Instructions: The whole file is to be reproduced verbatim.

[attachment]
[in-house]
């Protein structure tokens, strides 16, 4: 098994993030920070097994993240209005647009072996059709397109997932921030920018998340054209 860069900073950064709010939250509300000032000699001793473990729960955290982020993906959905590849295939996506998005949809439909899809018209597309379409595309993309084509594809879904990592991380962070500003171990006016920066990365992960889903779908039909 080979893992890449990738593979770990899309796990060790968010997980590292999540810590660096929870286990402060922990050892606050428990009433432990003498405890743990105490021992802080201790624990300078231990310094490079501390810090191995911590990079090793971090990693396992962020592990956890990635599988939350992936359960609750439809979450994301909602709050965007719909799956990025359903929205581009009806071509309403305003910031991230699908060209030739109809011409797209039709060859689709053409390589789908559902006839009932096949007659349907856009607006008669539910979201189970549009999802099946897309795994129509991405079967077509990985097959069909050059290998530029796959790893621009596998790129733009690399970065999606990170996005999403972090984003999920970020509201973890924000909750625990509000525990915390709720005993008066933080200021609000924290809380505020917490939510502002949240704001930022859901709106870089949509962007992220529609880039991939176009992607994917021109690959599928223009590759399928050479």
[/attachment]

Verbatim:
[in-house]
């Protein structure tokens, strides 16, 4: 098994993030920070097994993240209005647009072996059709397109997932921030920018998340054209 860069900073950064709010939250509300000032000699001793473990729960955290982020993906959905590849295939996506998005949809439909899809018209597309379409595309993309084509594809879904990592991380962070500003171990006016920066990365992960889903779908039909 080979893992890449990738593979770990899309796990060790968010997980590292999540810590660096929870286990402060922990050892606050428990009433432990003498405890743990105490021992802080201790624990300078231990310094490079501390810090191995911590990079090793971090990693396992962020592990956890990635599988939350992936359960609750439809979450994301909602709050965007719909799956990025359903929205581009009806071509309403305003910031991230699908060209030739109809011409797209039709060859689709053409390589789908559902006839009932096949007659349907856009607006008669539910979201189970549009999802099946897309795994129509991405079967077509990985097959069909050059290998530029796959790893621009596998790129733009690399970065999606990170996005999403972090984003999920970020509201973890924000909750625990509000525990915390709720005993008066933080200021609000924290809380505020917490939510502002949240704001930022859901709106870089949509962007992220529609880039991939176009992607994917021109690959599928223009590759399928050479």